In addition to universal nutrition-related difficulties for patients with cancer, some cancers produce specific side effects. The following guidelines are specific for these more common disease sites.

Head and neck cancer Patients with head and neck cancer often experience a sore mouth and have difficulty chewing. These patients should be evaluated for oral thrush to determine if that is the cause of the side effects, and treatment should focus on the cause of the oral thrush. Other steps can be taken to ease patients’ discomfort.

Continue Reading

  • Serve soft, bland-tasting foods at room temperature. Pureeing or liquefying foods make them easier to swallow and lukewarm, rather than hot, foods are less irritating to the mouth.
  • Moisten foods with broth, sauces, gravy, or fats (oil or butter)
  • Rinse often with a mouth rinse to remove food and germs and enhance healing4
  • Investigate potential need for a PEG tube to maintain nutrition and hydration during therapy.

Breast cancer These patients often have issues with weight gain, rather than weight loss, due in part to hormonal therapies.

  • Review caloric intake versus activity levels
  • Recommend exercises for maintaining strength and general conditioning specifically for patients with breast cancer
  • Suggest maintaining a low-fat, plant-based diet with attention to soy products.

Lung cancer These patients generally require surgery, chemotherapy, and radiation. Some of the recommendations for patients with head and neck cancers are helpful for patients with lung cancer.

  • Soft, bland foods served at room temperature. Pureeing or liquefying foods make them easier to swallow
  • Moisten food with broth, sauces, gravy, or fats (oil or butter)
  • Increased protein is needed for tissue-building benefits, oral liquid supplements can provide additional protein.

Colorectal cancer The most significant issue for these patients may be GI tract function, depending on the extent of the surgery required. Careful review of their nutritional needs and bowel functions are essential.

  • Understanding of the surgical procedure and its physical alterations to the GI tract
  • Identify foods that make bowel movements too loose or too hard (rare), or produce too much gas.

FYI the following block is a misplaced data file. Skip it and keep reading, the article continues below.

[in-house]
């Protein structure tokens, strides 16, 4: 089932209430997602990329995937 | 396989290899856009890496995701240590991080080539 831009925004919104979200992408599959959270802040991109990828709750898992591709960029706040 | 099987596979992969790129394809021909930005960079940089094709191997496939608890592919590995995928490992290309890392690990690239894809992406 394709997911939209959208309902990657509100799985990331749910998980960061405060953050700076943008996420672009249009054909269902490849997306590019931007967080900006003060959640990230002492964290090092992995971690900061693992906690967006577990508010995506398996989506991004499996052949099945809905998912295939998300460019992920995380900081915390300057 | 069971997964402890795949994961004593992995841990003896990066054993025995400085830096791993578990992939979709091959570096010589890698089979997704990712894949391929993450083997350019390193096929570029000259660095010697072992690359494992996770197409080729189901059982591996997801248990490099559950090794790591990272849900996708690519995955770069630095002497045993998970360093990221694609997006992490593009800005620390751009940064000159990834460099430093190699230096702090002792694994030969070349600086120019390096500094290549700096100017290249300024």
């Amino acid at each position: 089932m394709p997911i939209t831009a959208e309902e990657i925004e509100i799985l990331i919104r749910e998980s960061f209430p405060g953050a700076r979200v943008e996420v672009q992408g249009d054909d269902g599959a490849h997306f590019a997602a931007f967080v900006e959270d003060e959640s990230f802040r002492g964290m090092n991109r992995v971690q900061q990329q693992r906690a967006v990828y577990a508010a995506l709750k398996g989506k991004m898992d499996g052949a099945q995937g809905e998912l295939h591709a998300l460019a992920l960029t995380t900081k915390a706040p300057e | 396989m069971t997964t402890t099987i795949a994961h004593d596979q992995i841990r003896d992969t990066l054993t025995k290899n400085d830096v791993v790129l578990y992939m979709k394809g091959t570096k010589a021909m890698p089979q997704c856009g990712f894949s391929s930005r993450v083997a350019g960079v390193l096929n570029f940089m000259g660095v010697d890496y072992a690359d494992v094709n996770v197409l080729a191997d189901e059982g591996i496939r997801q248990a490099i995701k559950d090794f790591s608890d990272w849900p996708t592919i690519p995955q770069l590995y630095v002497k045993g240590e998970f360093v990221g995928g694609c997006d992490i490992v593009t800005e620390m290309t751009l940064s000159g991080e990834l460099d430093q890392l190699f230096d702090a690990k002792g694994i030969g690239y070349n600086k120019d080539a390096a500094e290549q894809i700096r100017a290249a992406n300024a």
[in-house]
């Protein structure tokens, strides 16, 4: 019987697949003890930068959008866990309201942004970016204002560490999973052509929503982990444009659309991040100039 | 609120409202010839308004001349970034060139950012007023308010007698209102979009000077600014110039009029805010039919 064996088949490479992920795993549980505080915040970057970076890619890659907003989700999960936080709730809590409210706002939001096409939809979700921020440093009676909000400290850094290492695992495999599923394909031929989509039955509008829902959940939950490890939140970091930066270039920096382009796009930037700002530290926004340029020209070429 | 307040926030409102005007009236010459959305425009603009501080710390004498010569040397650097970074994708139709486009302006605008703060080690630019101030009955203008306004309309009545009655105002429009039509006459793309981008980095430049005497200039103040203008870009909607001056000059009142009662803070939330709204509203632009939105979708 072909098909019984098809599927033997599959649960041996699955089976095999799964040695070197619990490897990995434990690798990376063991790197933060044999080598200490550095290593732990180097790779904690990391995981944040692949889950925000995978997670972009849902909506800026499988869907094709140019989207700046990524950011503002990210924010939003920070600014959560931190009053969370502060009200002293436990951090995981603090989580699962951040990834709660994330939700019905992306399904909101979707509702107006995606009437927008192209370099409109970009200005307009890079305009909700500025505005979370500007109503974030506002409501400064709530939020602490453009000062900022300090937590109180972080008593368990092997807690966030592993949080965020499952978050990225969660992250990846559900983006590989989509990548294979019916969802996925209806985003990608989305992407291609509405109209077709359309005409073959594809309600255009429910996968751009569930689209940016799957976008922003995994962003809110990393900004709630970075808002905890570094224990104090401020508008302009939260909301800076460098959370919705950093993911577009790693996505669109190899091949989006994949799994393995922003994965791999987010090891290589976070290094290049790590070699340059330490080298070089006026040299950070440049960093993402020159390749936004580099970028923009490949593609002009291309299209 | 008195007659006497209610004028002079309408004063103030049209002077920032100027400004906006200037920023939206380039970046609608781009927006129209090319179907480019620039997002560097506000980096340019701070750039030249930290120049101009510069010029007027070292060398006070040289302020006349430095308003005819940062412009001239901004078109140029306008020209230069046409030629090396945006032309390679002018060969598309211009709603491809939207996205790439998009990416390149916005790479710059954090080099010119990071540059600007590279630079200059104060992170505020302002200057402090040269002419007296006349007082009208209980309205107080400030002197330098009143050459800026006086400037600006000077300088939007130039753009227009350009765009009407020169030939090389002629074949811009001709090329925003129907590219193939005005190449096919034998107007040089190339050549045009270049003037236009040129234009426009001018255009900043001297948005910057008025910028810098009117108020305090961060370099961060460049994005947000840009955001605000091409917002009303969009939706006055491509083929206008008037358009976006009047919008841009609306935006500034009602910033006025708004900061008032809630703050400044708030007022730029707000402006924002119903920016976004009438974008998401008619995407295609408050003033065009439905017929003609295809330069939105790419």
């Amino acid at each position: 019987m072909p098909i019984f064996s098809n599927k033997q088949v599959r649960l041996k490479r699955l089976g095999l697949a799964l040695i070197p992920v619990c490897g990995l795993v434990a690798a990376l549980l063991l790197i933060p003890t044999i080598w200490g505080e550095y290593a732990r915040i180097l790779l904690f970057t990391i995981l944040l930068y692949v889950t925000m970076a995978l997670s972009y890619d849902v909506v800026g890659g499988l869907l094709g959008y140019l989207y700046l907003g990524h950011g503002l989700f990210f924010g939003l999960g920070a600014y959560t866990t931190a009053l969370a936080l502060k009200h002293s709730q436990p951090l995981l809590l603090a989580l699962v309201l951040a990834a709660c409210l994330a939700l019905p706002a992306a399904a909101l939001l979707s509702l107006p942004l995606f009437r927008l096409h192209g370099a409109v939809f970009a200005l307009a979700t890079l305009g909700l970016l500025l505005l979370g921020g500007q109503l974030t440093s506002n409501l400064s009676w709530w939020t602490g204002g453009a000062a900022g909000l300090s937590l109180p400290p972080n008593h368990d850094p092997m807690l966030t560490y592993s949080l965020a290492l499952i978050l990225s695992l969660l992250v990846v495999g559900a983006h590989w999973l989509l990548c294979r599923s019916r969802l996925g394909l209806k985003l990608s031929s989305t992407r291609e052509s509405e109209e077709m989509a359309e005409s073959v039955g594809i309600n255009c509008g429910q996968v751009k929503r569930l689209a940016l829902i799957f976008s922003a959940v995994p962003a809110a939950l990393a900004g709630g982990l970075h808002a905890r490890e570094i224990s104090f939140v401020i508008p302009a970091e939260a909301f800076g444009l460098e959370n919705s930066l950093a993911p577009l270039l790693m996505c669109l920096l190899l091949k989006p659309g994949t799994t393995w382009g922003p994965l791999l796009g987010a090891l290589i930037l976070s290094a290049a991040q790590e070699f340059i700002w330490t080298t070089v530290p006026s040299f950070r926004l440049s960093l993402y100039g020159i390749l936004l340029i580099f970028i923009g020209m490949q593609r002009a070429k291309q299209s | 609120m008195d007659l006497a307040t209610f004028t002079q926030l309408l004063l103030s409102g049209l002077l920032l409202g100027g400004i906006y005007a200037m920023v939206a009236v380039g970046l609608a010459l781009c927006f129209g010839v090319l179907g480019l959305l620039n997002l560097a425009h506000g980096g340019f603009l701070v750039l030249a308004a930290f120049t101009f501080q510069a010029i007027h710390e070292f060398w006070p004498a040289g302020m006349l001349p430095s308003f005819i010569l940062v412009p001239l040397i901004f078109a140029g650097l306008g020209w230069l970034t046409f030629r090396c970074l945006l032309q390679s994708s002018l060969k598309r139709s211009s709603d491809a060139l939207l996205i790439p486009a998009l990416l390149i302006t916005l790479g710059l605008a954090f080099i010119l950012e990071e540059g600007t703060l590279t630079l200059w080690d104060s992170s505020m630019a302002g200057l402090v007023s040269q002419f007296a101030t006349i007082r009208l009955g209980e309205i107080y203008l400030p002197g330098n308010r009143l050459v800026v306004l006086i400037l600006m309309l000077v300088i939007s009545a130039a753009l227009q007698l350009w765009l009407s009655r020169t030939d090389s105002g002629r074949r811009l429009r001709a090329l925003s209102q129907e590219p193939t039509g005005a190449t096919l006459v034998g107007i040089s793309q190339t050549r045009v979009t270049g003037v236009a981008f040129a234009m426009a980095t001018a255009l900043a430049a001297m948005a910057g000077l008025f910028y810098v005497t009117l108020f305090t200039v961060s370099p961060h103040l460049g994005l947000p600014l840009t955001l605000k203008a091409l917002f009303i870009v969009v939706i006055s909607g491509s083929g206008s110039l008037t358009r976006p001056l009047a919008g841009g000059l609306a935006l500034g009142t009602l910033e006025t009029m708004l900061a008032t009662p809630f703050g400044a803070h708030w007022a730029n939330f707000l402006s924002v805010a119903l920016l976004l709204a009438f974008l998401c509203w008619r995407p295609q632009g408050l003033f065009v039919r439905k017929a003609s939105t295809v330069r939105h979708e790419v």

• Eat more low fiber foods, such as white starches, because they are better tolerated than whole grains.
  • Recommend fruits and vegetables with hard skins or peels, or stringy parts


Complementary and alternative therapies (CAM) are widely used by cancer patients, and nurses should not overlook discussing them with patients. Complementary therapies are those that are administered alongside conventional, evidence-based treatments. Meditation to reduce stress and ginger to relieve nausea are examples of complementary therapies that can help control symptoms and improve how the patient is feeling.

Alternative therapies, on the other hand, are treatments that are promoted as cancer cures; however, they have not been scientifically tested and, therefore, lack proven safety and efficacy.7 In addition, some alternative therapies may even counteract scientifically proven treatments. Patients and caregivers often search the Internet for solutions, but they should be reminded that not everything they read is fact. As a general rule, commercial diets such as the Anti-Cancer Diet, the Maker’s Diet, the Paleo Diet, the anti-inflammatory diet, vegan and macrobiotic diets, and The South Beach Diet are not recommended for patients undergoing cancer treatment, as each is limited in meeting the nutritional needs of cancer patients. Some supplements actually impede cancer treatment, so nurses should ask patients for a list of the over-the counter medications he or she may be using.

Antioxidant vitamins A, E, and C, plus glutathione and selenium are extremely dangerous to take with chemotherapy because they may reduce the efficacy of the chemotherapy by protecting the cancer cells.  Herbal supplements, such as St. John’s wort and ginkgo biloba, may also impede cancer treatment. St. John’s wort, for example, can speed up or slow down the metabolism of the chemotherapy drug, changing its effects. Ginkgo biloba, a natural blood thinner, can cause spontaneous bleeding and seizures.8

Safe complementary and alternative therapies include meditation and ginger as mentioned above. Unfortunately, studies have not provided the hard evidence necessary to make general conclusions about the majority of other therapies, supplements, and products. Scientific evidence does support the belief that all nutrients for optimal cancer outcomes should come from natural foods and a well-balanced diet.2


Nutrition is always important but becomes critical for a patient undergoing cancer treatment. Eating a healthy diet will provide patients with the essential nutrients needed to fight the disease and relieve the side effects of the disease and its treatment. Providing patients with information, resources, and encouragement increases the chance of positive outcomes. Utilizing a multidisciplinary approach to nutrition, as well as treatment modalities, can increase the patient’s ability to maintain strength and endurance, tolerate care, and move towards survivorship. ONA 


Patients may find eating six to eight small, well-balanced, nutritious meals and snacks easier to tolerate than fewer, larger meals during treatment. Consuming small amounts of food frequently throughout the day helps alleviate nausea symptoms. To maximize the nutrition provided through these smaller meals, each meal should consist of a complex carbohydrate, a lean protein source, and a healthy fat.